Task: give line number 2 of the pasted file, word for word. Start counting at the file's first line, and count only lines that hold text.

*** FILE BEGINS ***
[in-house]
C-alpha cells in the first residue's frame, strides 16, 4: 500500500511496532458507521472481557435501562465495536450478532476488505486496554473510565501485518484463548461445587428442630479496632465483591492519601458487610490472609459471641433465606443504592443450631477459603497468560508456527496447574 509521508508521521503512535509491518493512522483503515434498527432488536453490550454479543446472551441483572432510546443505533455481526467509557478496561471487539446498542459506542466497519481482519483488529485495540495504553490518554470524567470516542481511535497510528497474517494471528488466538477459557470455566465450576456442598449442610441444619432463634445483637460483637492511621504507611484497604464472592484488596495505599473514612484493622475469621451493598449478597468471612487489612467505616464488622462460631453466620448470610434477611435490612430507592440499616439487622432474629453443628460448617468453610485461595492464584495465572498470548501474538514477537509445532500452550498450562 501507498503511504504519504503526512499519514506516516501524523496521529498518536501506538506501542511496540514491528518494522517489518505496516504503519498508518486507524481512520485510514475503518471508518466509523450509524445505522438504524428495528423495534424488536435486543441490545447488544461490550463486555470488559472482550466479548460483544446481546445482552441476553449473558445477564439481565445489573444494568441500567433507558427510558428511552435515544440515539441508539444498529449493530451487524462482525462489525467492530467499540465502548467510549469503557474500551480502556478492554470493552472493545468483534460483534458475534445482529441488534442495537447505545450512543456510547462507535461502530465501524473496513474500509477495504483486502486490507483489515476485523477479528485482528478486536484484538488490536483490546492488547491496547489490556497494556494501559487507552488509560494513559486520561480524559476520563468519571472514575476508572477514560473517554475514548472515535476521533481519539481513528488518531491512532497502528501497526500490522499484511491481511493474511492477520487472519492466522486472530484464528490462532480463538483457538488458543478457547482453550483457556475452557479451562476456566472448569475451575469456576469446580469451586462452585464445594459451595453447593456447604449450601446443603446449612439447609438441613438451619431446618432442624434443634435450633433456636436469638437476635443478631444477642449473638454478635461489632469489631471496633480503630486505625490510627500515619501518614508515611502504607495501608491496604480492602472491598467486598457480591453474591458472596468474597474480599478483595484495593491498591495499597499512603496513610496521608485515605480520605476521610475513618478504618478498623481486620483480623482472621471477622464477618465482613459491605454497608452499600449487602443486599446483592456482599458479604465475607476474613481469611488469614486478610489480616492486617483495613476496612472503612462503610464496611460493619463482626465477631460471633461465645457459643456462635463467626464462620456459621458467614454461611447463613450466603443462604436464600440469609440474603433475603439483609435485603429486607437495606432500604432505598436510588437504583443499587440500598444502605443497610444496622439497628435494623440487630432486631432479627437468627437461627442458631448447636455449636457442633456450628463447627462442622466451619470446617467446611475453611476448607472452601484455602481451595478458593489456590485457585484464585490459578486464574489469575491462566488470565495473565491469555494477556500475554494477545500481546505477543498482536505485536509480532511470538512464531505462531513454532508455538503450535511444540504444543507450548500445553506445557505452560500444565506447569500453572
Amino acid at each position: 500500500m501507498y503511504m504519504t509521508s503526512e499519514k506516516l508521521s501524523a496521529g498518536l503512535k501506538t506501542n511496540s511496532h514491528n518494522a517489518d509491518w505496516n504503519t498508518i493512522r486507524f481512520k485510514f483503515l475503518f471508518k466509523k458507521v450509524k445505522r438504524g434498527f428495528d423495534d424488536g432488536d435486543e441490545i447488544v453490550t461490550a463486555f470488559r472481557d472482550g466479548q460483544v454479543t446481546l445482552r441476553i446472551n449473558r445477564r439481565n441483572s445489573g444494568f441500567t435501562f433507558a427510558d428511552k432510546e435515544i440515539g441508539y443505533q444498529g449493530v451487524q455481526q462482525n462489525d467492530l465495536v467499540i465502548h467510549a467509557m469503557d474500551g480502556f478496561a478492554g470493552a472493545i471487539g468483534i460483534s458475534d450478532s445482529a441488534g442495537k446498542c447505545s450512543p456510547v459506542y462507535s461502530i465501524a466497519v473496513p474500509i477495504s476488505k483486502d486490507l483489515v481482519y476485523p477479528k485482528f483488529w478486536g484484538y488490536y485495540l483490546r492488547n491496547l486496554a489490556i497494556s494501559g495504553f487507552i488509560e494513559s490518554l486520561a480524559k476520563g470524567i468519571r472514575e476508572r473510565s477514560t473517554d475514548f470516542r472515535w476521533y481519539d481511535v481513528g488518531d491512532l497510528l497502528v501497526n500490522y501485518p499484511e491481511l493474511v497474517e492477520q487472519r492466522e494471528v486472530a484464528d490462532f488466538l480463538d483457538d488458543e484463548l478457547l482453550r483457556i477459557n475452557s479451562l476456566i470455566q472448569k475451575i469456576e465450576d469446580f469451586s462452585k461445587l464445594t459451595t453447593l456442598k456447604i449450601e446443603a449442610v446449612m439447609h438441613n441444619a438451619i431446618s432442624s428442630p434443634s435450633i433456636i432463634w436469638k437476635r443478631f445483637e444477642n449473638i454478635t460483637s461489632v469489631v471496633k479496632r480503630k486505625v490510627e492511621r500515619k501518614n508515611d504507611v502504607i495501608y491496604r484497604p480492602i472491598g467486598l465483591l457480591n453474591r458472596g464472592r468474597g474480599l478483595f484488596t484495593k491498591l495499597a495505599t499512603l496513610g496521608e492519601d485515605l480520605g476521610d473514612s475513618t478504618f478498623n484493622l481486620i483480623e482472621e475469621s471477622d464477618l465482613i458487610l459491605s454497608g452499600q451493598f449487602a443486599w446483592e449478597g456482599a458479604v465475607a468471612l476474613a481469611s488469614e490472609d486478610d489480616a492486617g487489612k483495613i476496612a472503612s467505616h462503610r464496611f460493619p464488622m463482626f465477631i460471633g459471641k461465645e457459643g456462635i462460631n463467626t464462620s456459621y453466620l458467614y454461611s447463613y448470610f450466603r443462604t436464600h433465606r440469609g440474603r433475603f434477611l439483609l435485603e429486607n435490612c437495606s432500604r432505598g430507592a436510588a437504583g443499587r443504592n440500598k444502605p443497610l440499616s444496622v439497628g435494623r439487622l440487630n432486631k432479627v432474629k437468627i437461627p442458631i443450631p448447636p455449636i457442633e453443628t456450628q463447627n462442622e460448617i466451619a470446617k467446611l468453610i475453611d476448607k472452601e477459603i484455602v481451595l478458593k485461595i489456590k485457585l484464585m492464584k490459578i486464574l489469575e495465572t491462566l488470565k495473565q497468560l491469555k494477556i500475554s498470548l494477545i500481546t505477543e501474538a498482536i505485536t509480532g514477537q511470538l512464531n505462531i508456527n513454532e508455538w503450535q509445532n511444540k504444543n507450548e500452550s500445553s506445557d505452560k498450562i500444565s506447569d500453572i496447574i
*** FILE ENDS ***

C-alpha cells in the first residue's frame, strides 16, 4: 500500500511496532458507521472481557435501562465495536450478532476488505486496554473510565501485518484463548461445587428442630479496632465483591492519601458487610490472609459471641433465606443504592443450631477459603497468560508456527496447574 509521508508521521503512535509491518493512522483503515434498527432488536453490550454479543446472551441483572432510546443505533455481526467509557478496561471487539446498542459506542466497519481482519483488529485495540495504553490518554470524567470516542481511535497510528497474517494471528488466538477459557470455566465450576456442598449442610441444619432463634445483637460483637492511621504507611484497604464472592484488596495505599473514612484493622475469621451493598449478597468471612487489612467505616464488622462460631453466620448470610434477611435490612430507592440499616439487622432474629453443628460448617468453610485461595492464584495465572498470548501474538514477537509445532500452550498450562 501507498503511504504519504503526512499519514506516516501524523496521529498518536501506538506501542511496540514491528518494522517489518505496516504503519498508518486507524481512520485510514475503518471508518466509523450509524445505522438504524428495528423495534424488536435486543441490545447488544461490550463486555470488559472482550466479548460483544446481546445482552441476553449473558445477564439481565445489573444494568441500567433507558427510558428511552435515544440515539441508539444498529449493530451487524462482525462489525467492530467499540465502548467510549469503557474500551480502556478492554470493552472493545468483534460483534458475534445482529441488534442495537447505545450512543456510547462507535461502530465501524473496513474500509477495504483486502486490507483489515476485523477479528485482528478486536484484538488490536483490546492488547491496547489490556497494556494501559487507552488509560494513559486520561480524559476520563468519571472514575476508572477514560473517554475514548472515535476521533481519539481513528488518531491512532497502528501497526500490522499484511491481511493474511492477520487472519492466522486472530484464528490462532480463538483457538488458543478457547482453550483457556475452557479451562476456566472448569475451575469456576469446580469451586462452585464445594459451595453447593456447604449450601446443603446449612439447609438441613438451619431446618432442624434443634435450633433456636436469638437476635443478631444477642449473638454478635461489632469489631471496633480503630486505625490510627500515619501518614508515611502504607495501608491496604480492602472491598467486598457480591453474591458472596468474597474480599478483595484495593491498591495499597499512603496513610496521608485515605480520605476521610475513618478504618478498623481486620483480623482472621471477622464477618465482613459491605454497608452499600449487602443486599446483592456482599458479604465475607476474613481469611488469614486478610489480616492486617483495613476496612472503612462503610464496611460493619463482626465477631460471633461465645457459643456462635463467626464462620456459621458467614454461611447463613450466603443462604436464600440469609440474603433475603439483609435485603429486607437495606432500604432505598436510588437504583443499587440500598444502605443497610444496622439497628435494623440487630432486631432479627437468627437461627442458631448447636455449636457442633456450628463447627462442622466451619470446617467446611475453611476448607472452601484455602481451595478458593489456590485457585484464585490459578486464574489469575491462566488470565495473565491469555494477556500475554494477545500481546505477543498482536505485536509480532511470538512464531505462531513454532508455538503450535511444540504444543507450548500445553506445557505452560500444565506447569500453572